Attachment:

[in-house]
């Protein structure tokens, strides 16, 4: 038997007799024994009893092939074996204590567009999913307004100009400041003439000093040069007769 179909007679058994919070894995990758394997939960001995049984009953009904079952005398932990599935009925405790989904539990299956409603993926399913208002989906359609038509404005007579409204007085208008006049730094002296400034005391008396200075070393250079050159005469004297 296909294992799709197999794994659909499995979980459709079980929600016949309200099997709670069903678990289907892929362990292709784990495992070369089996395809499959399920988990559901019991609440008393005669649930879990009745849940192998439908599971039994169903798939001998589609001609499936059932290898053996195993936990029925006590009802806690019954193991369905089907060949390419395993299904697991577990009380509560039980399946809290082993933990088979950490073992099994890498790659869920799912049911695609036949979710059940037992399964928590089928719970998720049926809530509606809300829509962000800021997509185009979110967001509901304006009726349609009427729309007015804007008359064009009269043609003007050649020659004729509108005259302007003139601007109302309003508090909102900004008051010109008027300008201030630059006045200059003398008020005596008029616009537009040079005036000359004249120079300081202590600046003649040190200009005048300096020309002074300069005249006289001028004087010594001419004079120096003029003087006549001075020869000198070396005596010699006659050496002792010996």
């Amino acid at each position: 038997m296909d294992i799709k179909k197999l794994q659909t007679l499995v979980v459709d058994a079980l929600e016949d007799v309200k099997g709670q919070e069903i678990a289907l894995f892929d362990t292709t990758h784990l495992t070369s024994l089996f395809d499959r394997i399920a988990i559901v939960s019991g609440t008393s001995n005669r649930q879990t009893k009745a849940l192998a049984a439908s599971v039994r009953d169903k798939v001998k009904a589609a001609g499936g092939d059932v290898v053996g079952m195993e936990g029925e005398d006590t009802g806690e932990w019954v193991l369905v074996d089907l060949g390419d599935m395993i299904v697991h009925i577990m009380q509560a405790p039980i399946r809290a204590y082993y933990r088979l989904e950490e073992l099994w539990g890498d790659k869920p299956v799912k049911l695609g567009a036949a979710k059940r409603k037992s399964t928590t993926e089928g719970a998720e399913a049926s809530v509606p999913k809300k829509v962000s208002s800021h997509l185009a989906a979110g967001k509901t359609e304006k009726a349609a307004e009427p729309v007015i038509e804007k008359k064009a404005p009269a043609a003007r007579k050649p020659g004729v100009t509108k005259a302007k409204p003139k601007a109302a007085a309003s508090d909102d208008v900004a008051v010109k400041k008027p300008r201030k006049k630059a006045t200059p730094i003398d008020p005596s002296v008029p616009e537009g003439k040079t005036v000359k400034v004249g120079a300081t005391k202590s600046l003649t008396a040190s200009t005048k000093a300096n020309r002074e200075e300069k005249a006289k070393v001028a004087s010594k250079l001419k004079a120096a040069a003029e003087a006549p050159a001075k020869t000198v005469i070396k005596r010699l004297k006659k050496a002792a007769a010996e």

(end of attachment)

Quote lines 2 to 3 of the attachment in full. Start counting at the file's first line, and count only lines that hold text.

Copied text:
């Protein structure tokens, strides 16, 4: 038997007799024994009893092939074996204590567009999913307004100009400041003439000093040069007769 179909007679058994919070894995990758394997939960001995049984009953009904079952005398932990599935009925405790989904539990299956409603993926399913208002989906359609038509404005007579409204007085208008006049730094002296400034005391008396200075070393250079050159005469004297 296909294992799709197999794994659909499995979980459709079980929600016949309200099997709670069903678990289907892929362990292709784990495992070369089996395809499959399920988990559901019991609440008393005669649930879990009745849940192998439908599971039994169903798939001998589609001609499936059932290898053996195993936990029925006590009802806690019954193991369905089907060949390419395993299904697991577990009380509560039980399946809290082993933990088979950490073992099994890498790659869920799912049911695609036949979710059940037992399964928590089928719970998720049926809530509606809300829509962000800021997509185009979110967001509901304006009726349609009427729309007015804007008359064009009269043609003007050649020659004729509108005259302007003139601007109302309003508090909102900004008051010109008027300008201030630059006045200059003398008020005596008029616009537009040079005036000359004249120079300081202590600046003649040190200009005048300096020309002074300069005249006289001028004087010594001419004079120096003029003087006549001075020869000198070396005596010699006659050496002792010996």
């Amino acid at each position: 038997m296909d294992i799709k179909k197999l794994q659909t007679l499995v979980v459709d058994a079980l929600e016949d007799v309200k099997g709670q919070e069903i678990a289907l894995f892929d362990t292709t990758h784990l495992t070369s024994l089996f395809d499959r394997i399920a988990i559901v939960s019991g609440t008393s001995n005669r649930q879990t009893k009745a849940l192998a049984a439908s599971v039994r009953d169903k798939v001998k009904a589609a001609g499936g092939d059932v290898v053996g079952m195993e936990g029925e005398d006590t009802g806690e932990w019954v193991l369905v074996d089907l060949g390419d599935m395993i299904v697991h009925i577990m009380q509560a405790p039980i399946r809290a204590y082993y933990r088979l989904e950490e073992l099994w539990g890498d790659k869920p299956v799912k049911l695609g567009a036949a979710k059940r409603k037992s399964t928590t993926e089928g719970a998720e399913a049926s809530v509606p999913k809300k829509v962000s208002s800021h997509l185009a989906a979110g967001k509901t359609e304006k009726a349609a307004e009427p729309v007015i038509e804007k008359k064009a404005p009269a043609a003007r007579k050649p020659g004729v100009t509108k005259a302007k409204p003139k601007a109302a007085a309003s508090d909102d208008v900004a008051v010109k400041k008027p300008r201030k006049k630059a006045t200059p730094i003398d008020p005596s002296v008029p616009e537009g003439k040079t005036v000359k400034v004249g120079a300081t005391k202590s600046l003649t008396a040190s200009t005048k000093a300096n020309r002074e200075e300069k005249a006289k070393v001028a004087s010594k250079l001419k004079a120096a040069a003029e003087a006549p050159a001075k020869t000198v005469i070396k005596r010699l004297k006659k050496a002792a007769a010996e």